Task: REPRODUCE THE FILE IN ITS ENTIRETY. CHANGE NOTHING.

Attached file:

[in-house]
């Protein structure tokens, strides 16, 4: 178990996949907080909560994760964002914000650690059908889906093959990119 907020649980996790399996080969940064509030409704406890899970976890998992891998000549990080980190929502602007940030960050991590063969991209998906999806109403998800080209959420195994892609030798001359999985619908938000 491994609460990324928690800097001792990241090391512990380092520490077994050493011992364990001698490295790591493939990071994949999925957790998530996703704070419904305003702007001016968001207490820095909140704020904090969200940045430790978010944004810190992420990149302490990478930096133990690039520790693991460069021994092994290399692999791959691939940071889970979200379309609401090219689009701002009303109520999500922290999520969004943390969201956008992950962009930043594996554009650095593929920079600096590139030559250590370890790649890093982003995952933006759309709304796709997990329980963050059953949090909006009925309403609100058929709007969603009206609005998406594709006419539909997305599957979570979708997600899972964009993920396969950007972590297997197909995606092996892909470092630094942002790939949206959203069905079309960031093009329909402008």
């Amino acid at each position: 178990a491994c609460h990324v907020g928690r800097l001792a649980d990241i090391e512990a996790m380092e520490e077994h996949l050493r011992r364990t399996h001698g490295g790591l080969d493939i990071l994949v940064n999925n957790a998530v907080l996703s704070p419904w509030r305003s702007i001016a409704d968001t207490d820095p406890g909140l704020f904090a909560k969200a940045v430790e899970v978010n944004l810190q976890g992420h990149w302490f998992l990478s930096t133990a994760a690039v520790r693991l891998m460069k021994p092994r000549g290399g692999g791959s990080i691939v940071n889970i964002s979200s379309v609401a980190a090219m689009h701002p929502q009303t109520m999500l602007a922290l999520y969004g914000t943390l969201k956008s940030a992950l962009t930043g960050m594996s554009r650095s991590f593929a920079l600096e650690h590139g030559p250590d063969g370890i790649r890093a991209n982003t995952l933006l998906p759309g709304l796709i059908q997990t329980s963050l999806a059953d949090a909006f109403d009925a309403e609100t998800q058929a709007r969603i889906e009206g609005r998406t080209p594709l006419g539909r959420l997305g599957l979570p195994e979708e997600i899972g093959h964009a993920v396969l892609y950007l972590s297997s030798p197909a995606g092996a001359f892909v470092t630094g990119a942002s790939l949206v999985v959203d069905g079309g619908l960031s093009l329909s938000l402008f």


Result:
[in-house]
């Protein structure tokens, strides 16, 4: 178990996949907080909560994760964002914000650690059908889906093959990119 907020649980996790399996080969940064509030409704406890899970976890998992891998000549990080980190929502602007940030960050991590063969991209998906999806109403998800080209959420195994892609030798001359999985619908938000 491994609460990324928690800097001792990241090391512990380092520490077994050493011992364990001698490295790591493939990071994949999925957790998530996703704070419904305003702007001016968001207490820095909140704020904090969200940045430790978010944004810190992420990149302490990478930096133990690039520790693991460069021994092994290399692999791959691939940071889970979200379309609401090219689009701002009303109520999500922290999520969004943390969201956008992950962009930043594996554009650095593929920079600096590139030559250590370890790649890093982003995952933006759309709304796709997990329980963050059953949090909006009925309403609100058929709007969603009206609005998406594709006419539909997305599957979570979708997600899972964009993920396969950007972590297997197909995606092996892909470092630094942002790939949206959203069905079309960031093009329909402008």
């Amino acid at each position: 178990a491994c609460h990324v907020g928690r800097l001792a649980d990241i090391e512990a996790m380092e520490e077994h996949l050493r011992r364990t399996h001698g490295g790591l080969d493939i990071l994949v940064n999925n957790a998530v907080l996703s704070p419904w509030r305003s702007i001016a409704d968001t207490d820095p406890g909140l704020f904090a909560k969200a940045v430790e899970v978010n944004l810190q976890g992420h990149w302490f998992l990478s930096t133990a994760a690039v520790r693991l891998m460069k021994p092994r000549g290399g692999g791959s990080i691939v940071n889970i964002s979200s379309v609401a980190a090219m689009h701002p929502q009303t109520m999500l602007a922290l999520y969004g914000t943390l969201k956008s940030a992950l962009t930043g960050m594996s554009r650095s991590f593929a920079l600096e650690h590139g030559p250590d063969g370890i790649r890093a991209n982003t995952l933006l998906p759309g709304l796709i059908q997990t329980s963050l999806a059953d949090a909006f109403d009925a309403e609100t998800q058929a709007r969603i889906e009206g609005r998406t080209p594709l006419g539909r959420l997305g599957l979570p195994e979708e997600i899972g093959h964009a993920v396969l892609y950007l972590s297997s030798p197909a995606g092996a001359f892909v470092t630094g990119a942002s790939l949206v999985v959203d069905g079309g619908l960031s093009l329909s938000l402008f």